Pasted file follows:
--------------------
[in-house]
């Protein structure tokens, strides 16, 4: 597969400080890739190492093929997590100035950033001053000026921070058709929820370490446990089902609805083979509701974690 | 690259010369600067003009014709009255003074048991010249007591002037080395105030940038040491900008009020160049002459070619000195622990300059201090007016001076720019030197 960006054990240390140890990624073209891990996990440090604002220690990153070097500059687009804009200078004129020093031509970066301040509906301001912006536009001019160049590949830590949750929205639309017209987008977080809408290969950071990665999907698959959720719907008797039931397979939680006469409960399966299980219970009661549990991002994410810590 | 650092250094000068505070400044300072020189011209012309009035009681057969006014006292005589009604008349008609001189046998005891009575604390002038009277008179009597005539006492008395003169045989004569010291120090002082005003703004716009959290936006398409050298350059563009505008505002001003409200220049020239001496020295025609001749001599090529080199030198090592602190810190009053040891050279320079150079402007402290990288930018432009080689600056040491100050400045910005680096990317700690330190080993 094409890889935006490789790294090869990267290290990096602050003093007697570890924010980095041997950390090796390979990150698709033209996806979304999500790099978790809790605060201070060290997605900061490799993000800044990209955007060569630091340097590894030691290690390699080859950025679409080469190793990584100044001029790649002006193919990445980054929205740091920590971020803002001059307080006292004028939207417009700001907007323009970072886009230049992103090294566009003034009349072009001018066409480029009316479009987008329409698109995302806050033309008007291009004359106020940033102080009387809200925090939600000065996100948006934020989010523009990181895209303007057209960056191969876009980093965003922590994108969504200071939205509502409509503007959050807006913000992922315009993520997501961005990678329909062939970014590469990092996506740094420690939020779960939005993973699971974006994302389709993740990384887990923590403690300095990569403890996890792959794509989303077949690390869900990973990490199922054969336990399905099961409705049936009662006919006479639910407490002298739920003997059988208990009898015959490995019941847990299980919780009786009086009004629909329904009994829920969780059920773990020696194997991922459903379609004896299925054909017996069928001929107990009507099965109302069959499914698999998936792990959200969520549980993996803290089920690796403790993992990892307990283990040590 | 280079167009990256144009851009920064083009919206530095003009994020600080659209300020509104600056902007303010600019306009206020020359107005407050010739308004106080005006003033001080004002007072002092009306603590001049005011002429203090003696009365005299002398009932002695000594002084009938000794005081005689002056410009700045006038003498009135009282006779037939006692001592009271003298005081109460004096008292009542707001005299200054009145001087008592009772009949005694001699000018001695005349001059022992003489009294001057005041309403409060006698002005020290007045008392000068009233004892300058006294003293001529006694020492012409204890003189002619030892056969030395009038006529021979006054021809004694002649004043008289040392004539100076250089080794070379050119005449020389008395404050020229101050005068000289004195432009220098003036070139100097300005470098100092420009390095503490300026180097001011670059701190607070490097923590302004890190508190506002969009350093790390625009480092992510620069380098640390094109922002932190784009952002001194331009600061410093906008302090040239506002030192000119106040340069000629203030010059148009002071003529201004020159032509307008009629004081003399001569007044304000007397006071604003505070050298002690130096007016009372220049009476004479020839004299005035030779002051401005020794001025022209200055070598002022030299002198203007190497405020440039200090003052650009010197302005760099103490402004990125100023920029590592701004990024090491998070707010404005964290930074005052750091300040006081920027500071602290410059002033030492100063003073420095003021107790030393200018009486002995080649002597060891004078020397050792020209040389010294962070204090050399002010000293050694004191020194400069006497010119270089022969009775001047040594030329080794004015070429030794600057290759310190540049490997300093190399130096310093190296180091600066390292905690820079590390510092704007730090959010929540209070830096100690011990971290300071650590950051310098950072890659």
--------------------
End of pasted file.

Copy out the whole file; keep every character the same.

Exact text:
[in-house]
């Protein structure tokens, strides 16, 4: 597969400080890739190492093929997590100035950033001053000026921070058709929820370490446990089902609805083979509701974690 | 690259010369600067003009014709009255003074048991010249007591002037080395105030940038040491900008009020160049002459070619000195622990300059201090007016001076720019030197 960006054990240390140890990624073209891990996990440090604002220690990153070097500059687009804009200078004129020093031509970066301040509906301001912006536009001019160049590949830590949750929205639309017209987008977080809408290969950071990665999907698959959720719907008797039931397979939680006469409960399966299980219970009661549990991002994410810590 | 650092250094000068505070400044300072020189011209012309009035009681057969006014006292005589009604008349008609001189046998005891009575604390002038009277008179009597005539006492008395003169045989004569010291120090002082005003703004716009959290936006398409050298350059563009505008505002001003409200220049020239001496020295025609001749001599090529080199030198090592602190810190009053040891050279320079150079402007402290990288930018432009080689600056040491100050400045910005680096990317700690330190080993 094409890889935006490789790294090869990267290290990096602050003093007697570890924010980095041997950390090796390979990150698709033209996806979304999500790099978790809790605060201070060290997605900061490799993000800044990209955007060569630091340097590894030691290690390699080859950025679409080469190793990584100044001029790649002006193919990445980054929205740091920590971020803002001059307080006292004028939207417009700001907007323009970072886009230049992103090294566009003034009349072009001018066409480029009316479009987008329409698109995302806050033309008007291009004359106020940033102080009387809200925090939600000065996100948006934020989010523009990181895209303007057209960056191969876009980093965003922590994108969504200071939205509502409509503007959050807006913000992922315009993520997501961005990678329909062939970014590469990092996506740094420690939020779960939005993973699971974006994302389709993740990384887990923590403690300095990569403890996890792959794509989303077949690390869900990973990490199922054969336990399905099961409705049936009662006919006479639910407490002298739920003997059988208990009898015959490995019941847990299980919780009786009086009004629909329904009994829920969780059920773990020696194997991922459903379609004896299925054909017996069928001929107990009507099965109302069959499914698999998936792990959200969520549980993996803290089920690796403790993992990892307990283990040590 | 280079167009990256144009851009920064083009919206530095003009994020600080659209300020509104600056902007303010600019306009206020020359107005407050010739308004106080005006003033001080004002007072002092009306603590001049005011002429203090003696009365005299002398009932002695000594002084009938000794005081005689002056410009700045006038003498009135009282006779037939006692001592009271003298005081109460004096008292009542707001005299200054009145001087008592009772009949005694001699000018001695005349001059022992003489009294001057005041309403409060006698002005020290007045008392000068009233004892300058006294003293001529006694020492012409204890003189002619030892056969030395009038006529021979006054021809004694002649004043008289040392004539100076250089080794070379050119005449020389008395404050020229101050005068000289004195432009220098003036070139100097300005470098100092420009390095503490300026180097001011670059701190607070490097923590302004890190508190506002969009350093790390625009480092992510620069380098640390094109922002932190784009952002001194331009600061410093906008302090040239506002030192000119106040340069000629203030010059148009002071003529201004020159032509307008009629004081003399001569007044304000007397006071604003505070050298002690130096007016009372220049009476004479020839004299005035030779002051401005020794001025022209200055070598002022030299002198203007190497405020440039200090003052650009010197302005760099103490402004990125100023920029590592701004990024090491998070707010404005964290930074005052750091300040006081920027500071602290410059002033030492100063003073420095003021107790030393200018009486002995080649002597060891004078020397050792020209040389010294962070204090050399002010000293050694004191020194400069006497010119270089022969009775001047040594030329080794004015070429030794600057290759310190540049490997300093190399130096310093190296180091600066390292905690820079590390510092704007730090959010929540209070830096100690011990971290300071650590950051310098950072890659």